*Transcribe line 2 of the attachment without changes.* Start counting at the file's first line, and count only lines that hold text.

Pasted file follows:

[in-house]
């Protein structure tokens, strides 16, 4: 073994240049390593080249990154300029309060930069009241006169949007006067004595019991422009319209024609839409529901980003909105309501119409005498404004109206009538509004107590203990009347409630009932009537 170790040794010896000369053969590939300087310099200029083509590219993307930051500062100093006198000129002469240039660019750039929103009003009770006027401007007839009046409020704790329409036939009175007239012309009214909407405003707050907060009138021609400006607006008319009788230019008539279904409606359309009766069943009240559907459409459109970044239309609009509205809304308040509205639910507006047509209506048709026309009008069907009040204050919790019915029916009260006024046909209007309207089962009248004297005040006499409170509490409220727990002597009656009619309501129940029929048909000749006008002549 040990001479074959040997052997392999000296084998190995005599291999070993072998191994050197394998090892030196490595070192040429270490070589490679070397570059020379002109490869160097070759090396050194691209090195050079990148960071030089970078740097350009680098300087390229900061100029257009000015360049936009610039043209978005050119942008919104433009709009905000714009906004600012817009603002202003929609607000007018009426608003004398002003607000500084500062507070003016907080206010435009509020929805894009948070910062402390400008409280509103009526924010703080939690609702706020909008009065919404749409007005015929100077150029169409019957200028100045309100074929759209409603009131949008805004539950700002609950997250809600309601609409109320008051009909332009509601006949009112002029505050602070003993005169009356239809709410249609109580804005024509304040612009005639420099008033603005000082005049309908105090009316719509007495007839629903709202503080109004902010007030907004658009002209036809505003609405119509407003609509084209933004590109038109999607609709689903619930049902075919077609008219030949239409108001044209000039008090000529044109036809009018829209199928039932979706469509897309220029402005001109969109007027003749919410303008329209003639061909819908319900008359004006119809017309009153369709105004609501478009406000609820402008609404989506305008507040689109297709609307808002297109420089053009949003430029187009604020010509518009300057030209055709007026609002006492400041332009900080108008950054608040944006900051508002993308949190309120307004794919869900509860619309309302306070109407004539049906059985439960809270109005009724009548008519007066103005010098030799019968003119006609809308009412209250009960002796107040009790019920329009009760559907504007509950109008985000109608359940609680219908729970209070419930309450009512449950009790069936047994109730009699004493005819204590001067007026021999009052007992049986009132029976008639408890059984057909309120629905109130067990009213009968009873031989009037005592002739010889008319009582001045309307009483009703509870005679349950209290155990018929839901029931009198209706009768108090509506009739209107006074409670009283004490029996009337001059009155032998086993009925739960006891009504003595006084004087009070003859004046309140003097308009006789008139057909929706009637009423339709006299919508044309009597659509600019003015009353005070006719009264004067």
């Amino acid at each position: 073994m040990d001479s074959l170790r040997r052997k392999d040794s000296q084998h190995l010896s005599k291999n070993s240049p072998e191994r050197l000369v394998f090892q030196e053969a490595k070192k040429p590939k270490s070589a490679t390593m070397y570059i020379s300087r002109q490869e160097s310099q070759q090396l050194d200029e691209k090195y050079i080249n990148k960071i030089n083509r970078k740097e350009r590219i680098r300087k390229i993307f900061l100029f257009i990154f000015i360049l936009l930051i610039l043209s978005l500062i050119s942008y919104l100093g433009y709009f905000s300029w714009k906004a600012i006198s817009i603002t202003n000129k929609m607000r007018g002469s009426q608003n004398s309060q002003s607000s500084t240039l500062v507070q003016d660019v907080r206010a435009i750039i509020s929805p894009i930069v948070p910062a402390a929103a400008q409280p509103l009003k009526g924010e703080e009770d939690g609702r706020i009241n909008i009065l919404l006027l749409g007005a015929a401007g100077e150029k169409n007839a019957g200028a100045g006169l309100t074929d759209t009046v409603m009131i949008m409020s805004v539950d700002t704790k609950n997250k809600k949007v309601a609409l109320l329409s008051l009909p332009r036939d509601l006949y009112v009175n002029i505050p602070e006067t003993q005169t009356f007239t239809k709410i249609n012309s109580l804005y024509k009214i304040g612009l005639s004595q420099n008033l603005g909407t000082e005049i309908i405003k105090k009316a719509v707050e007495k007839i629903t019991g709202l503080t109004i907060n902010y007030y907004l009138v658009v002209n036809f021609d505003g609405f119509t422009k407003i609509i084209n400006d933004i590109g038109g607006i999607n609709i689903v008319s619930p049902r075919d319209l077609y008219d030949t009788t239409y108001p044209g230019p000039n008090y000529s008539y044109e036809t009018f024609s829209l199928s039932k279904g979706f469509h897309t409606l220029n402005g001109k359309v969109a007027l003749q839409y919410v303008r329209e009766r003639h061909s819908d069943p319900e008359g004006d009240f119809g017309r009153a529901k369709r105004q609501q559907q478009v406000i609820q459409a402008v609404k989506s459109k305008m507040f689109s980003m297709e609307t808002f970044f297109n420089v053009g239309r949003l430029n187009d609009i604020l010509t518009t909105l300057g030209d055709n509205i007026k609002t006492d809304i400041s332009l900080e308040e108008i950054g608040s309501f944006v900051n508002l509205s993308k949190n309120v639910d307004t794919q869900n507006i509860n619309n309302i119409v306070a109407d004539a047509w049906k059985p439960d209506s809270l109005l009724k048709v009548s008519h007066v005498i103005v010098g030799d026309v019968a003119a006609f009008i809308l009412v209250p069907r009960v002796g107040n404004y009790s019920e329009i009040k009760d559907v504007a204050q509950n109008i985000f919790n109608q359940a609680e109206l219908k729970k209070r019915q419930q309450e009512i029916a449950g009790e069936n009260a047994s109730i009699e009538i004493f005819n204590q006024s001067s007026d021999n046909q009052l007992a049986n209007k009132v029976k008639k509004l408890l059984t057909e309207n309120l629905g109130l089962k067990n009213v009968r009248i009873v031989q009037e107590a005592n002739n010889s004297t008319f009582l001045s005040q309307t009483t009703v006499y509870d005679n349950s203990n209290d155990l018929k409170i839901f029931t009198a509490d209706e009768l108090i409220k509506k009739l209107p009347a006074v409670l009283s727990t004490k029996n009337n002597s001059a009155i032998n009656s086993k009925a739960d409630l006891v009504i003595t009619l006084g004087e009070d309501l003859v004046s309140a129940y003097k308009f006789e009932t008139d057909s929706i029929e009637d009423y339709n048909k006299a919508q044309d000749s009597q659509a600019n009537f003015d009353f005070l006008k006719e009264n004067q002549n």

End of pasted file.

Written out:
């Protein structure tokens, strides 16, 4: 073994240049390593080249990154300029309060930069009241006169949007006067004595019991422009319209024609839409529901980003909105309501119409005498404004109206009538509004107590203990009347409630009932009537 170790040794010896000369053969590939300087310099200029083509590219993307930051500062100093006198000129002469240039660019750039929103009003009770006027401007007839009046409020704790329409036939009175007239012309009214909407405003707050907060009138021609400006607006008319009788230019008539279904409606359309009766069943009240559907459409459109970044239309609009509205809304308040509205639910507006047509209506048709026309009008069907009040204050919790019915029916009260006024046909209007309207089962009248004297005040006499409170509490409220727990002597009656009619309501129940029929048909000749006008002549 040990001479074959040997052997392999000296084998190995005599291999070993072998191994050197394998090892030196490595070192040429270490070589490679070397570059020379002109490869160097070759090396050194691209090195050079990148960071030089970078740097350009680098300087390229900061100029257009000015360049936009610039043209978005050119942008919104433009709009905000714009906004600012817009603002202003929609607000007018009426608003004398002003607000500084500062507070003016907080206010435009509020929805894009948070910062402390400008409280509103009526924010703080939690609702706020909008009065919404749409007005015929100077150029169409019957200028100045309100074929759209409603009131949008805004539950700002609950997250809600309601609409109320008051009909332009509601006949009112002029505050602070003993005169009356239809709410249609109580804005024509304040612009005639420099008033603005000082005049309908105090009316719509007495007839629903709202503080109004902010007030907004658009002209036809505003609405119509407003609509084209933004590109038109999607609709689903619930049902075919077609008219030949239409108001044209000039008090000529044109036809009018829209199928039932979706469509897309220029402005001109969109007027003749919410303008329209003639061909819908319900008359004006119809017309009153369709105004609501478009406000609820402008609404989506305008507040689109297709609307808002297109420089053009949003430029187009604020010509518009300057030209055709007026609002006492400041332009900080108008950054608040944006900051508002993308949190309120307004794919869900509860619309309302306070109407004539049906059985439960809270109005009724009548008519007066103005010098030799019968003119006609809308009412209250009960002796107040009790019920329009009760559907504007509950109008985000109608359940609680219908729970209070419930309450009512449950009790069936047994109730009699004493005819204590001067007026021999009052007992049986009132029976008639408890059984057909309120629905109130067990009213009968009873031989009037005592002739010889008319009582001045309307009483009703509870005679349950209290155990018929839901029931009198209706009768108090509506009739209107006074409670009283004490029996009337001059009155032998086993009925739960006891009504003595006084004087009070003859004046309140003097308009006789008139057909929706009637009423339709006299919508044309009597659509600019003015009353005070006719009264004067």